What is a composite material?
The composite materials are
generally made by placing
the dissimilar materials
together in s...
Advantageous Properties of the composites over
metals polymers ceramics
 Higher specific strength.
 Lower specific gravi...
Constituents of Composites
Matrix Phase is the continuous
body constituent which encloses
the composite and give it its bu...
Application of
composite
materials:
Fabrication of roofs and floors.
Communication
antennae, electronic circuit boards,
sp...
Plywood
Ceramics
Ceramic is an in-organic non-metallic
materials that are processed at high
temperatures, and subsequent cooling. ...
White Pottery
 White ware products consist of
refractory body and glossy'
coating. They are white ceramic
materials that ...
MANUFACTURE OF WHITE POTTERY
 Step I Preparation of
body ware
 The raw materials Kaoline
[Al (OH)4 SiO5] and
Feldspar ar...
Step II Glazing
 In order to make the porous ware
into watertight article, it is covered
with glaze by melting it over th...
Purpose of Glazing
 To get decorative effect.
 To make the surface impervious to
liquids.
 To improve appearance of the...
Uses
 Spark plugs
 Electrical Insulators
 Lab equipments
 Crucibles and dishes etc
Refractories
 Refractories are materials,
which can withstand high
temperatures.
 mostly used for linings of
the furnace...
Requirements of a good refractory:
 Refractoriness: It is the ability to withstand
very high temperature without deformat...
Classification:
. Acid
refractories
Silica (SiO2
. Basic
refractories
Magnesia (MgO)
2. Dolomite
. Neutral
refractories
Ch...
Acid refractories
Lubricants
 “Lubricants may be
defined as the Substance
which reduces the
friction between the two
moving surfaces”.
Characteristics of Lubricants:
 It should have a high viscosity
index.
 It should have flash and fire
points higher than...
Classification of Lubricants:
Solid Lubricants Graphite
Molybdenum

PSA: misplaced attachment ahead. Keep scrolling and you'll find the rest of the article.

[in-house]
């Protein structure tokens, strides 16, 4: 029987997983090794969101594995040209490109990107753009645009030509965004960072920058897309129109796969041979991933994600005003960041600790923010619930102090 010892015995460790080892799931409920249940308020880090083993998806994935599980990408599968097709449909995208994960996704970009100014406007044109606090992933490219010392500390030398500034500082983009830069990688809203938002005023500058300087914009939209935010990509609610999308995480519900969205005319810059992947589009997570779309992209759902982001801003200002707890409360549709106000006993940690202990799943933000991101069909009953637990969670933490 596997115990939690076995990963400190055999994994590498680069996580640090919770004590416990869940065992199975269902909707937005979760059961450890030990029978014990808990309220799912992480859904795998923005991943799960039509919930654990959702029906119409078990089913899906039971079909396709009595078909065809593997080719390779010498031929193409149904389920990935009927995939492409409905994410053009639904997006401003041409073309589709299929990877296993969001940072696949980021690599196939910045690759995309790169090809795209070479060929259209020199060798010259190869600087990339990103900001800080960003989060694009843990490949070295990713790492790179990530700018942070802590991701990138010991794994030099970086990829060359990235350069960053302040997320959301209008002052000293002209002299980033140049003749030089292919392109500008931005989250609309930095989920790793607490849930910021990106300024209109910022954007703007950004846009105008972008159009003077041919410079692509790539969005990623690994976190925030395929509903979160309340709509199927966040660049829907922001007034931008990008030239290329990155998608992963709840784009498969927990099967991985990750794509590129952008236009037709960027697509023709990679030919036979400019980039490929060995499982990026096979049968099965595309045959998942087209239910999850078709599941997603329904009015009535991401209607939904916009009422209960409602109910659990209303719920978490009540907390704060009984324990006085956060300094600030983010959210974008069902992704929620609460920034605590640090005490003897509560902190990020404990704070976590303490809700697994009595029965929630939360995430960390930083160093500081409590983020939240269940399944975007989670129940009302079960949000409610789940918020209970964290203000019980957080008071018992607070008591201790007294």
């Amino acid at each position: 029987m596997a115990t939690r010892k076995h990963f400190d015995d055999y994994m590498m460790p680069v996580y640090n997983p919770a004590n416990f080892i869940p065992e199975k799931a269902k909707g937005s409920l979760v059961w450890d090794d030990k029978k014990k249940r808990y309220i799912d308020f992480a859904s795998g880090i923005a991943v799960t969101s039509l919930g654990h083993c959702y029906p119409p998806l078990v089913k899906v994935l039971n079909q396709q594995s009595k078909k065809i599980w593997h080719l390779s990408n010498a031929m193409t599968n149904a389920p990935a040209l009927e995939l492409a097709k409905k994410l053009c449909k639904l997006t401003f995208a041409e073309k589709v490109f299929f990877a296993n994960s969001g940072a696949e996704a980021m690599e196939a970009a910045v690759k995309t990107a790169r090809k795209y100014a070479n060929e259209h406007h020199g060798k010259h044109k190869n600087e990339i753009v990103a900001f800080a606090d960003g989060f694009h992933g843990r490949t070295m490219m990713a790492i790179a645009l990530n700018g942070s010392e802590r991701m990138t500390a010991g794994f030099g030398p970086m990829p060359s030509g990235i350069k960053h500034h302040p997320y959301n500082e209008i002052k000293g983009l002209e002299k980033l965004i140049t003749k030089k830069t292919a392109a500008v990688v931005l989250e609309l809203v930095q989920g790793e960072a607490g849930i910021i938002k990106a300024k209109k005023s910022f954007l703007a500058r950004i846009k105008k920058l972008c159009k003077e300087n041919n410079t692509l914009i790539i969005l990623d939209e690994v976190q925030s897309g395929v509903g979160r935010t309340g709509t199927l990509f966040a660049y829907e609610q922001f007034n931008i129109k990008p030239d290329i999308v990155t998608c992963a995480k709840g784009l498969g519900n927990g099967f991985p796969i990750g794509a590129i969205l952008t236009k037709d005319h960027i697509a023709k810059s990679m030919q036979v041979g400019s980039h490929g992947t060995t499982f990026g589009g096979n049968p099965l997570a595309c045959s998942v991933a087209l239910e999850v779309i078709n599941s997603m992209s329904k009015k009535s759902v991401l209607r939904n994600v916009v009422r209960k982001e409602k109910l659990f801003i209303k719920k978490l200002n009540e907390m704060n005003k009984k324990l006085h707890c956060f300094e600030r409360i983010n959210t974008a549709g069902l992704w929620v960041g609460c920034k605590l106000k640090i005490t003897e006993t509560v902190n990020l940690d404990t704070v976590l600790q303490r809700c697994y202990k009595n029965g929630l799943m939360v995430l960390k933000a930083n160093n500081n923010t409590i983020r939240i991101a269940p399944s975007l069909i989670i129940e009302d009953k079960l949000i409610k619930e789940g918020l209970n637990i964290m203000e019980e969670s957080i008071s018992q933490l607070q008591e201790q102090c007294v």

disulphide
Semi – solid
Lubricants
Greases
Vaseline’s
L...
Thank you
Poly.chemIV
of 20

Poly.chemIV

Engineering chemistry II for polytechnic students for easy learning and revising them
Published on: Mar 4, 2016
Published in: Education      
Source: www.slideshare.net


Transcripts - Poly.chemIV

  • 1. What is a composite material? The composite materials are generally made by placing the dissimilar materials together in such a manner that they work as a single mechanical unit. 0 10 20 30 40 50 60 Composite Steel Aluminium Weight 0 20 40 60 Composite Steel Aluminium Thermal Expansion
  • 2. Advantageous Properties of the composites over metals polymers ceramics  Higher specific strength.  Lower specific gravity.  Higher specific stiffness.  Lower electrical conductivity.  Better corrosion and oxidation resistance.  Can be fabricated easily.  Lower specific gravity.  They are tough having good impact and thermal shock resistance.
  • 3. Constituents of Composites Matrix Phase is the continuous body constituent which encloses the composite and give it its bulk form. Matrix phase may be metal, ceramics (or) polymers. Dispersed Phase is the structural constituent which determines the internal structure of composite
  • 4. Application of composite materials: Fabrication of roofs and floors. Communication antennae, electronic circuit boards, sport goods, furniture and turbine engines. They are also extensively used in automobile industries marine applications like propellers, spares, ship parts.
  • 5. Plywood
  • 6. Ceramics Ceramic is an in-organic non-metallic materials that are processed at high temperatures, and subsequent cooling. eg. ceramic wash basin, ceramic tiles etc.
  • 7. White Pottery  White ware products consist of refractory body and glossy' coating. They are white ceramic materials that are white in colour.  The raw materials used for manufacture of white pottery, are given below.  China Clay Feldspar (KAlSiO2) Flint(SiO2)